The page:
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DVIDS – News – NIWC Atlantic Command Information Office Advances Automation Efficiencies


Teams from Naval Information Warfare Center (NIWC) Atlantic’s Command Information Office (CmdIO) collaborated with various champions and stakeholders over the past year to advance automation efficiencies improving business operations for the workforce.

The CmdIO teams implemented 17 digitization, workflow and automation applications as a part of their intelligent automation strategy. These applications, which reflect numerous efficiencies, are the efforts of CmdIO’s cross-functional teams that work together to lead the production of high value business applications and improvements throughout the command.

“These new applications and improvements span an estimated scope of 20,000 actions per year in multiple process areas. That in itself is a lot of digital actions that will drive further improvements across our command, enable more automation, allow us to do more analytics and ultimately achieve more efficiencies,” said NIWC Atlantic Command Information Officer Sabrina Lemire.

The command also instituted five bots — software programs that perform automated, repetitive, pre-defined tasks — with three more bots and another application on the way soon.

The ongoing effort involves the teams overcoming challenges and working collaboratively with the workforce and business champions to achieve their goal of increasing efficiencies.

“This is a team lift, it’s an everybody-in-the-command thing, not just an IT [information technology] thing, to improve our processes, tools and data.” said Lemire.

The first key pillar of CmdIO involves the process and requirements team, made up of business analysts each assigned to a specific value stream for a given business area. This allows for the analysts to understand the holistic, big picture of the business area to help avoid sub-optimization of processes during process re-engineering efforts. The analysts engage with command stakeholders and business champions to make sure the entire CmdIO team is meeting the needs and outcomes for the command to produce value. They leverage the best practices of user-centered design, use-case development, and business and process modeling to serve as requirements for the needed change initiatives.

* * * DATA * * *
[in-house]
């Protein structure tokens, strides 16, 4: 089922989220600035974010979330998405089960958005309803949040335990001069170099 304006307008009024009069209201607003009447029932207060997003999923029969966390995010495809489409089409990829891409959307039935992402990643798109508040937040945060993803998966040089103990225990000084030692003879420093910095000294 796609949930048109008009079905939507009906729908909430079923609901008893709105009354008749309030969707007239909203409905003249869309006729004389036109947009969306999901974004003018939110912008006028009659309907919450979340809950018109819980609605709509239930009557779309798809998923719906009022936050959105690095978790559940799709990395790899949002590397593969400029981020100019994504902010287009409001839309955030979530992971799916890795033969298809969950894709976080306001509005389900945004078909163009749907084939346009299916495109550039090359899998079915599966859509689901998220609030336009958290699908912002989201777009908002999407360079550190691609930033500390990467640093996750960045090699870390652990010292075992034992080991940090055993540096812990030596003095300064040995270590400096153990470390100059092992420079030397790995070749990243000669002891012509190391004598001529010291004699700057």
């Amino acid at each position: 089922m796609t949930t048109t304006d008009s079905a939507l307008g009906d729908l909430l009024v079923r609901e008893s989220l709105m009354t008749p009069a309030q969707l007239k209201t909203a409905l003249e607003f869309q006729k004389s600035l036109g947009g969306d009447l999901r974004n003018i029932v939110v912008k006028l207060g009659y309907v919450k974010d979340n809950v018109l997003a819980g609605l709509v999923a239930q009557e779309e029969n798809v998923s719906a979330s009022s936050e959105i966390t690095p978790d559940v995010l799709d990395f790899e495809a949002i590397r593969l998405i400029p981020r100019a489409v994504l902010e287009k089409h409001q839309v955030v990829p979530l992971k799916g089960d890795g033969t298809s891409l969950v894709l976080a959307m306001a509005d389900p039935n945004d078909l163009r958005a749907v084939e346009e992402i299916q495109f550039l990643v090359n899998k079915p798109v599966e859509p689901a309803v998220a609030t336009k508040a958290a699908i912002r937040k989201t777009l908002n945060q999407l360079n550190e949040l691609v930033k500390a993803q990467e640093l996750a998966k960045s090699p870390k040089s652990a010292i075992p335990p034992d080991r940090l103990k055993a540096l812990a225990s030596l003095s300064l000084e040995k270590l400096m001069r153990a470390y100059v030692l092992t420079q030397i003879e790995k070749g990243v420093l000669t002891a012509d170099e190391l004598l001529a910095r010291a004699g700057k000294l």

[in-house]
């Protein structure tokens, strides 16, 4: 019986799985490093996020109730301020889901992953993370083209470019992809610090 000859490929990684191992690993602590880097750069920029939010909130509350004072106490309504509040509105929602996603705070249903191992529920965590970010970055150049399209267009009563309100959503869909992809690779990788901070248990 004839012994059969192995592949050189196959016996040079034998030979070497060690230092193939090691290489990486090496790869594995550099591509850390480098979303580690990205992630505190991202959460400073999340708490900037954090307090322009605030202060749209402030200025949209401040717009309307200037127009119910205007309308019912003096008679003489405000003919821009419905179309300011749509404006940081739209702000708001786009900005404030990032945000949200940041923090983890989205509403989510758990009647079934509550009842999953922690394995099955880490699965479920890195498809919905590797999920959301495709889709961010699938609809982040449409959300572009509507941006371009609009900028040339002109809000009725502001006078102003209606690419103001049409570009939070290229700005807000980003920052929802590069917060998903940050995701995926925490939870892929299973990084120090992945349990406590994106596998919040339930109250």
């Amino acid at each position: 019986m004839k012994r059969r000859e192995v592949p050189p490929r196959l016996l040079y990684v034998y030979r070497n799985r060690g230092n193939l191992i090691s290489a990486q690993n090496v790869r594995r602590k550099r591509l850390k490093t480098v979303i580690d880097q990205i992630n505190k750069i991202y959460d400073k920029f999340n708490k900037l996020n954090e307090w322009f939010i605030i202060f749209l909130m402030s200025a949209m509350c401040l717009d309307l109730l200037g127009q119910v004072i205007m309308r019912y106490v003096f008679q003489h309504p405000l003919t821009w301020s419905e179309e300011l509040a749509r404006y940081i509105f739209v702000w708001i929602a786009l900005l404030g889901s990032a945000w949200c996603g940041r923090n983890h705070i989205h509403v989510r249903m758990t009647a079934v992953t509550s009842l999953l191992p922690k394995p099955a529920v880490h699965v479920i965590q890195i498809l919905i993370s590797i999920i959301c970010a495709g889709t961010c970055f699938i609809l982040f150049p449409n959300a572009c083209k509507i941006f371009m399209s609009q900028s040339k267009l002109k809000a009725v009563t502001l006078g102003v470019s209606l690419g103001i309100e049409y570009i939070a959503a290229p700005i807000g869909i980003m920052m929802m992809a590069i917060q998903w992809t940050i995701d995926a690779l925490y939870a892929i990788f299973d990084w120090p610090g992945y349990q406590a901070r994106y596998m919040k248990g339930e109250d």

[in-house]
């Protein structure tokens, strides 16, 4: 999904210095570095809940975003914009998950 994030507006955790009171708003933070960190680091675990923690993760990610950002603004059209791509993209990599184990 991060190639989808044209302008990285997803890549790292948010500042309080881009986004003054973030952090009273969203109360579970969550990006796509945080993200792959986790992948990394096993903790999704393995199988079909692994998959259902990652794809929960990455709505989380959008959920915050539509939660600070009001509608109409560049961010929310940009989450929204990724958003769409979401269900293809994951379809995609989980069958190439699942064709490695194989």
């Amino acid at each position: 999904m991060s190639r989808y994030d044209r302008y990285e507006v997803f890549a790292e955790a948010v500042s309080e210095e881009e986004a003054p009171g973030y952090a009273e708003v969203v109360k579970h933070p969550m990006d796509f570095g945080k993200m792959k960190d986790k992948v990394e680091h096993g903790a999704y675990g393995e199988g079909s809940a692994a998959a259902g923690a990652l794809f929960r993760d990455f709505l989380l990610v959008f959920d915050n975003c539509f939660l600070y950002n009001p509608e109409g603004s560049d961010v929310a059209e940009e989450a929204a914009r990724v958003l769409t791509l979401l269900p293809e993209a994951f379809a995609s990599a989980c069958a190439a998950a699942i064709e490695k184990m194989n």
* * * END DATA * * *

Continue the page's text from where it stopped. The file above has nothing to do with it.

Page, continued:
The process and requirements team guides requirements to the second pillar — the tools team — which is responsible for creating and maintaining software applications used by everyone for business support.

The third pillar involves the data team, which provides support in the form of guidance, standards and laying out architecture for command data and analytics.

“The data team not only supports the input to our requirements group so we can best understand how data will flow through those process pipes, they also support the standards and guidance on workflow outputs, yielding higher fidelity data analytics,” said Adam Tyson, NIWC Atlantic command data officer.

Another key aspect of digitization, automation and overall improvements is the governance, or change management, that’s associated with it, which according to Lemire, is a key component to making the continuous modernization and improvement “machine” function.

The governance covers the holistic picture when it comes to command process, tools and data changes. It allows the CmdIO team to align to overarching strategies and enterprise solutions across the Department of Defense (DoD) and the Department of the Navy, as well as to look at the impacts of changes to areas like development, training and communication needed to make the improvement successful.

The bulk of these changes impact the command’s supporting competencies, such as the finance, procurements and corporate operations groups, among others, which have many command-level processes, tools and data that fall under this governance.

Some of the recent significant changes developed by the CmdIO team currently being used by NIWC Atlantic employees include the Scalable Workflow Automation Tool (SWAT), which contains several former legacy business software applications or disparate PDF forms and spreadsheets that were modernized and made more efficient through various re-engineering and automation efforts.

Key automations deployed to date in this SWAT commercial-off-the-shelf (COTS) platform include:

The command awards application, which facilitates collaborative creation and processing of award nominations through needed approvals and provides a streamlined and efficient way for the awards program office to perform administrative awards tasks like Office of Civilian Human Resources processing, financial processing and fiscal year awards budget management;

The employee check-in/check-out application, a tool that helps streamline the process to check-in/check-out an employee to/from the command, which includes personnel security and information assurance activities; telephone and space allocation; asset requests, and distribution and accounts creation; and